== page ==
||Intragenerational deliberation and intergenerational sustainability dilemma
||Raja R Timilsina, Koji Kotani, Yoshinori Nakagawa and Tatsuyoshi Saijo
||Many environmental problems have occurred because the current generation affects future generations, but the opposite is not true. This one-way nature induces the current generation to take advantage of resources without considering future generations, which we call “intergenerational sustainability dilemma (ISD).” While deliberation is known to bring a change in individual opinions and lead to a better decision in some intragenerational problems, little is known about how “intragenerational deliberation” affects individual opinions and collective decisions for “intergenerational problems such as ISD” in societies. To this end, an ISD game (ISDG) along with interviews and questionnaires are instituted in rural and urban areas of Nepalese societies. In ISDG, a sequence of six generations, each of which consists of three people, is organized, and each generation chooses either to maintain intergenerational sustainability (sustainable option) or to maximize her own generation’s payoff by irreversibly imposing a cost on future generations (unsustainable option) under intragenerational “deliberative” process. Our result demonstrates that urban subjects have a wider variety of individual initial opinions and support an unsustainable option more often than do rural subjects. It also shows that individual opinions change through deliberation when subjects in a generation do not share the same initial opinion, reflecting that more urban subjects change opinions; such opinion changes are identified not to work in the direction to enhance intergenerational sustainability for the urban generations. Overall, our experiment suggests that a closely-knit society such as rural areas in Nepal is a hope, and intragenerational deliberation neither effectively affect individual opinions for intergeneration sustainability nor resolve ISD.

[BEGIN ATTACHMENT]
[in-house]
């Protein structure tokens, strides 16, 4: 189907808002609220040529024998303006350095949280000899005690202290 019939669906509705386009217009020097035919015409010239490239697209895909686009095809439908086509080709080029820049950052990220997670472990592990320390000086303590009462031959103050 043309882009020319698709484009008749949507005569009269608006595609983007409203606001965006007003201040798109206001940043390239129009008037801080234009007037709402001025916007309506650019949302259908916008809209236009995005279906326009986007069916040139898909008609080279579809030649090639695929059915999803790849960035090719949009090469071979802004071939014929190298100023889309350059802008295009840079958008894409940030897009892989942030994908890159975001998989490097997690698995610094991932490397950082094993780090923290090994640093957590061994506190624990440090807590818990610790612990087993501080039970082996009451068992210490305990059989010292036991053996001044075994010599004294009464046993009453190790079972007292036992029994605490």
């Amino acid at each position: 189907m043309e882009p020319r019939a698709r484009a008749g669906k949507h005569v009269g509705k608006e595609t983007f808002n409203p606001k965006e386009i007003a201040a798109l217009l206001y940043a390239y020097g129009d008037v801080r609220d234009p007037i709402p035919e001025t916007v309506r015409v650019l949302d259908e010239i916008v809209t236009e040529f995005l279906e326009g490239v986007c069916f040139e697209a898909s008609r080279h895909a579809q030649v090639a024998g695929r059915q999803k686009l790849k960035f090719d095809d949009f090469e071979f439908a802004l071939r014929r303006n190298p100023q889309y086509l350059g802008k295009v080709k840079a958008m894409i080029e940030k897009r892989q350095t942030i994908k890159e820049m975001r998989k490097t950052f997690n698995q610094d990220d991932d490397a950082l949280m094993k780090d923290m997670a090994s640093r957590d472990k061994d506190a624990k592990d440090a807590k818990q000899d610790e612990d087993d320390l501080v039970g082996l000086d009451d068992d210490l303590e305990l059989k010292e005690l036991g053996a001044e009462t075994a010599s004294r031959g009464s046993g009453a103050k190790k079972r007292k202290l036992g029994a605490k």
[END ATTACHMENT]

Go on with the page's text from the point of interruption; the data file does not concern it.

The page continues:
|Revised version published in